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A coalition of news organisations and the lawyer of Julian Assange have each written a letter to the U.S. Government requesting that documents pertaining to Bradley Manning’s court-martial trial be made public, Courthouse News Service reports.Documents and information filed in the Manning case are not available to the public anywhere and there has been no prior notice of issues to be litigated in the case, raising serious First Amendment concerns.
Manning, 24, has been held in pretrial detention since May 2010 on suspicion that he sent WikiLeaks hundreds of thousands of files that included global diplomatic cables, incident reports from the Iraq and Afghanistan wars, and footage of a July 12, 2007, Baghdad air strike that killed 11 people (including two Reuters journalists).
He is charged with charged with 22 counts, including aiding the enemy.
Manning stepped into a court for the first time last December in Fort Meade, Md., in an Article 32 hearing (i.e. the military equivalent of a grand jury). On February 23 he deferred a plea in a military court arraignment, marking the first step in the court-martial that could land him in prison for life.
The government has not released motions, rulings and transcripts of any of the proceedings.
The coalition of 40 news organisations sent a letter with the subject line “Re: Access to records in the court-martial of Pfc. Bradley Manning” to Pentagon lawyer Jeh Johnson that raised the concerns:
Supreme Court and the nation’s highest military courts have said the American press and public have a First Amendment right of access to criminal proceedings. But by refusing to provide reasonable and proper notice of such proceedings and the nature of the documents filed in connection therewith, the military justice system has severely undercut this foundational tenet of American democracy.
The coalition includes ABC News, The Associated Press, Bloomberg News, CBS News, NBC News, New York Daily News, The New York Times, Newsweek/Daily Beast, NPR, POLITICO, Reuters News, Time, Tribune Company, USA TODAY and The Washington Post.
The letter refers to a similar group of news organisations that appealed to the defence Department for better access to important information about military commission proceedings held at Guantánamo Bay.
In response the government created a website that contains documents filed in the proceedings, established a viewing location at Fort Meade that allows the press and public to watch a closed-circuit broadcast of the hearings, and adopted of updated regulations governing the commissions.
The government even started a new process whereby the press may object to the designation of information as “protected” (and thereby shielded from public view).
The letter points out that U.S. journalists covering Manning’s military trial face at least the same degree of secrecy that made reporting on Guantánamo proceedings incredibly difficult:
As such, the coalition respectfully urges the government to implement similar reforms in its regulations governing court-martial proceedings generally and that of Manning specifically to ensure that military personnel tried stateside have the same rights to a public trial as those afforded accused terrorists.
According to U.S. law, a military member accused of criminal misconduct is presumed innocent unless and until proven guilty at a trial by court-martial.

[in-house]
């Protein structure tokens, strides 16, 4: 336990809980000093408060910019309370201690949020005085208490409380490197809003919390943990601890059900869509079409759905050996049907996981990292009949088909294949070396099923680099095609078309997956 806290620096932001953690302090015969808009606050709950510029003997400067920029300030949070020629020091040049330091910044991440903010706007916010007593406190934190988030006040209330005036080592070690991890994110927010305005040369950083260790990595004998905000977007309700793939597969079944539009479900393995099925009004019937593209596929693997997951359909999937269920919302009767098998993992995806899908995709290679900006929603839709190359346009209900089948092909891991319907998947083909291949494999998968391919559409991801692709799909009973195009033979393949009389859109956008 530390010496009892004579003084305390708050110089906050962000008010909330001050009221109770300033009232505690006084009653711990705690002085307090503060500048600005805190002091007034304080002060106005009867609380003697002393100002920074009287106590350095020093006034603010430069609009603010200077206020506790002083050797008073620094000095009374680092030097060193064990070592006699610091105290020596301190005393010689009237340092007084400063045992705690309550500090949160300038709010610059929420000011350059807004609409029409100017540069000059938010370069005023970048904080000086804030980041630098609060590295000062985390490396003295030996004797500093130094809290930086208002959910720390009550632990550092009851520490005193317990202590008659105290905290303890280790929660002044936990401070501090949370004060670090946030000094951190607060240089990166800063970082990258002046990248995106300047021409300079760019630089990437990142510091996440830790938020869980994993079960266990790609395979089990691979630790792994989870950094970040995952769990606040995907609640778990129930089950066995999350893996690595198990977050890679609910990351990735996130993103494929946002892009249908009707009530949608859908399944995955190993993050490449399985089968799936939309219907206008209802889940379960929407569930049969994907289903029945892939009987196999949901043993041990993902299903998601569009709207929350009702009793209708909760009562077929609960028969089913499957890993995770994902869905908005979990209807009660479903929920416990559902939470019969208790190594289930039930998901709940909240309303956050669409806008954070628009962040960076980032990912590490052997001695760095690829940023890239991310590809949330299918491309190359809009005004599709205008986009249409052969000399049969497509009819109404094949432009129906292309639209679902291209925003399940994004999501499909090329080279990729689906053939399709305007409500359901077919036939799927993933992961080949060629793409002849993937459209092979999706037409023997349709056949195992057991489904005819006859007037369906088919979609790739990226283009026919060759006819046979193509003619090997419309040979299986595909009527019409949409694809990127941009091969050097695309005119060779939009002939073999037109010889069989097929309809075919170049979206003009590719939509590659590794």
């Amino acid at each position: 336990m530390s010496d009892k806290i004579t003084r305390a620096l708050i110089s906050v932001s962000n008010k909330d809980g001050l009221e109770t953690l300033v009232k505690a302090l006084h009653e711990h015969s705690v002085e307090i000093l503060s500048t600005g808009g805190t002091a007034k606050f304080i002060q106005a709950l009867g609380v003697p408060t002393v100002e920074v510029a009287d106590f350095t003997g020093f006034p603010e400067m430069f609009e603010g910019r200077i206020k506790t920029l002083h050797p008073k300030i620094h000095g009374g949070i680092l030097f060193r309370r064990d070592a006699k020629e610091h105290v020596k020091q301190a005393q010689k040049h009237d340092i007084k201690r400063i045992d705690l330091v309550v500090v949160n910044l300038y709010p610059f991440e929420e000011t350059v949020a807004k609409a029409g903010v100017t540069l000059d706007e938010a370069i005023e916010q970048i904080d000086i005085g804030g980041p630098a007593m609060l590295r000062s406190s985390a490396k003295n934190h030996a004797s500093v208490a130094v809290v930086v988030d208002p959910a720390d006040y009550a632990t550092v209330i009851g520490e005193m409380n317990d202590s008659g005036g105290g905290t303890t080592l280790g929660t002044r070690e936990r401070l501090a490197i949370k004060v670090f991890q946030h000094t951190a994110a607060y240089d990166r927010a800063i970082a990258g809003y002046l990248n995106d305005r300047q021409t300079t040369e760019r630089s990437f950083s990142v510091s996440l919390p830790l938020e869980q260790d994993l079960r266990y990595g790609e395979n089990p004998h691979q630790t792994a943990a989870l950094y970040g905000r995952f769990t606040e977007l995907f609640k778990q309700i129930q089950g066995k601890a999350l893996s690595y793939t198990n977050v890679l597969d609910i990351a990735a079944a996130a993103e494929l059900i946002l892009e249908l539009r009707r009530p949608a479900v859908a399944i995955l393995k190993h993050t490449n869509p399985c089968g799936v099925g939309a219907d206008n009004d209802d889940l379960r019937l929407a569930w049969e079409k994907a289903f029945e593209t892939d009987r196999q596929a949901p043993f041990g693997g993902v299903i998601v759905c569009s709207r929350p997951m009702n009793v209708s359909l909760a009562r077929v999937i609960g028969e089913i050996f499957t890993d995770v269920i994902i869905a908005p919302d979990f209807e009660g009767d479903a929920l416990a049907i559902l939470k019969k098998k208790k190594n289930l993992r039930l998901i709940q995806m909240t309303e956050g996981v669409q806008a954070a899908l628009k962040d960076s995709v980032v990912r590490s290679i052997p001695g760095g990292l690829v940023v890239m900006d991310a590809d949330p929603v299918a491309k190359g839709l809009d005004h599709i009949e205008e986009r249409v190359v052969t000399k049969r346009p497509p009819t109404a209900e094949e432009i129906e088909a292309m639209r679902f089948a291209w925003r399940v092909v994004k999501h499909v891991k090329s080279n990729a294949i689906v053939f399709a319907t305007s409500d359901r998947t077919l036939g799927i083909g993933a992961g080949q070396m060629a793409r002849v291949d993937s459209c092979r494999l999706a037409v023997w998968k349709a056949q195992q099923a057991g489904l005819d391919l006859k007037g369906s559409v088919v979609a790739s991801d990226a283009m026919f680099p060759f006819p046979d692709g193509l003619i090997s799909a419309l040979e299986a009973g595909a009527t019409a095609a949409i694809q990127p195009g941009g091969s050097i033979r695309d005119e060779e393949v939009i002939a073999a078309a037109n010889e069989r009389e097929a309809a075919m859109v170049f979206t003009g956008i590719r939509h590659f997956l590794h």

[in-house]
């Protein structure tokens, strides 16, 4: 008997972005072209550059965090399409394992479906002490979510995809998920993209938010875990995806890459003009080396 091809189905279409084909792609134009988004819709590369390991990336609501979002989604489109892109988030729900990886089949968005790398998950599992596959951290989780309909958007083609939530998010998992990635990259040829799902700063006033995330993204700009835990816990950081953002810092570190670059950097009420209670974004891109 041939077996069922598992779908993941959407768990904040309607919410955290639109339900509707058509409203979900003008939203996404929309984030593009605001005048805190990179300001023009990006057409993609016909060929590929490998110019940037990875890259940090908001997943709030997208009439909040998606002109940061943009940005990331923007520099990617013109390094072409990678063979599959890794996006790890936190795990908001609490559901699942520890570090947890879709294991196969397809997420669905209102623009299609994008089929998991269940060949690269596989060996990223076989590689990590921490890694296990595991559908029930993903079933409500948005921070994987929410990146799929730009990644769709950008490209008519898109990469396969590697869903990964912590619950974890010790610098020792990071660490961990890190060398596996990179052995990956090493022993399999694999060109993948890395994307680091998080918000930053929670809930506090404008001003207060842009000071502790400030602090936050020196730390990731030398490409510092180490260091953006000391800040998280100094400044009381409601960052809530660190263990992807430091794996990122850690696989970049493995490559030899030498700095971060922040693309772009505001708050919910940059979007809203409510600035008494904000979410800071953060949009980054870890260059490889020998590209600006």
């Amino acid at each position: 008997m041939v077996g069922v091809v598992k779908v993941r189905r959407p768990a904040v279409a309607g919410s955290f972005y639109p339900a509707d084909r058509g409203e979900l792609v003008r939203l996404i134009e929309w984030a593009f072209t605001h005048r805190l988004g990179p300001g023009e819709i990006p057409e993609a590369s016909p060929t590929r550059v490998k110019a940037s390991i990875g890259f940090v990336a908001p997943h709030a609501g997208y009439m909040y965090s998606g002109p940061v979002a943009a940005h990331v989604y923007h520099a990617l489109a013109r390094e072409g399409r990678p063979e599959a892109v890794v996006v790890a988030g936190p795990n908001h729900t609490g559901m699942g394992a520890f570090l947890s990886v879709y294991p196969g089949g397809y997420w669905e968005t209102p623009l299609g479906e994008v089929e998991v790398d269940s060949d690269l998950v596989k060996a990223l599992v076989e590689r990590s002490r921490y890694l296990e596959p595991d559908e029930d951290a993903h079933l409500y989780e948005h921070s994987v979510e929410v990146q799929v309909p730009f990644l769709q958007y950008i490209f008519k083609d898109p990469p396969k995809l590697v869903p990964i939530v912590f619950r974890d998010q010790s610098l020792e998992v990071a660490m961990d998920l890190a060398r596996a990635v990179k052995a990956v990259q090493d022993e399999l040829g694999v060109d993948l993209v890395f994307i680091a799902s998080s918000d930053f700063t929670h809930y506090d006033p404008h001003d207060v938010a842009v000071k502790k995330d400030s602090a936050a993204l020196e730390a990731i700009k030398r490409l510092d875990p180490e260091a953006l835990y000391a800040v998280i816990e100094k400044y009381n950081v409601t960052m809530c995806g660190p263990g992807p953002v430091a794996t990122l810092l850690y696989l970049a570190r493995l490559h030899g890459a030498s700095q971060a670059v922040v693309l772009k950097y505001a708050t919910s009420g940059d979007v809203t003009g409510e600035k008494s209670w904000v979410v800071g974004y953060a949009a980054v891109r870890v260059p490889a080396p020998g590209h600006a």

centre of Constitutional Rights lawyer Michael Ratner, counsel for WikiLeaks and Julian Assange, wrote a three-page letter (with the same subject line) to military judge Colonel Denise R. Lind to point out that the way the case is being handled contradicts U.S. law:
As the Manning court martial purports to be a public trial, we cannot understand why critical aspects of the proceedings are being withheld from public view. As Circuit Judge Damon Keith wrote in Detroit Free Press v. Ashcroft, 303 F.3d 681, 683 (6th Cir. 2002): “Democracies die behind closed doors.” We urge the Court to take the action required by military law and the Constitution and make these documents available.
He posits that the fairness of the proceedings have already been called into doubt by recent findings by United Nations Special Rapporteur on Torture, Juan Mendez, that Pfc. Manning suffered cruel, inhuman and degrading treatment – if not torture – during an 11-month period of solitary pretrial confinement in Kuwait and at a Marine Corps base in Quantico, Va.
During eight months in Virginia, Manning was held in solitary confinement for 23 hours a day and made to strip naked at night because the elastic on his underwear could be used to harm himself.
More than 250 of the most eminent U.S. legal scholars subsequently sent a letter President Obama in protest, and Secretary of State Hillary Clinton’s chief spokesman P.J. Crowley resigned after he publicly denounced the treatment as “ridiculous and counterproductive and stupid.”
Manning was moved to Fort Leavenworth, Kan., in April of last year.
Ratner ended the letter with a request that the Court order the disclosure of all documents and information filed in the Manning case (as well as implement procedures similar to those used in regards to Guantánamo Bay):
We respectfully request that the Court enter such an order, or otherwise respond to this request, by Friday, March 30, 2012, in order to allow WikiLeaks and Mr. Assange to seek any further judicial relief that may be necessary to protect their rights and the rights of the media and the general public.
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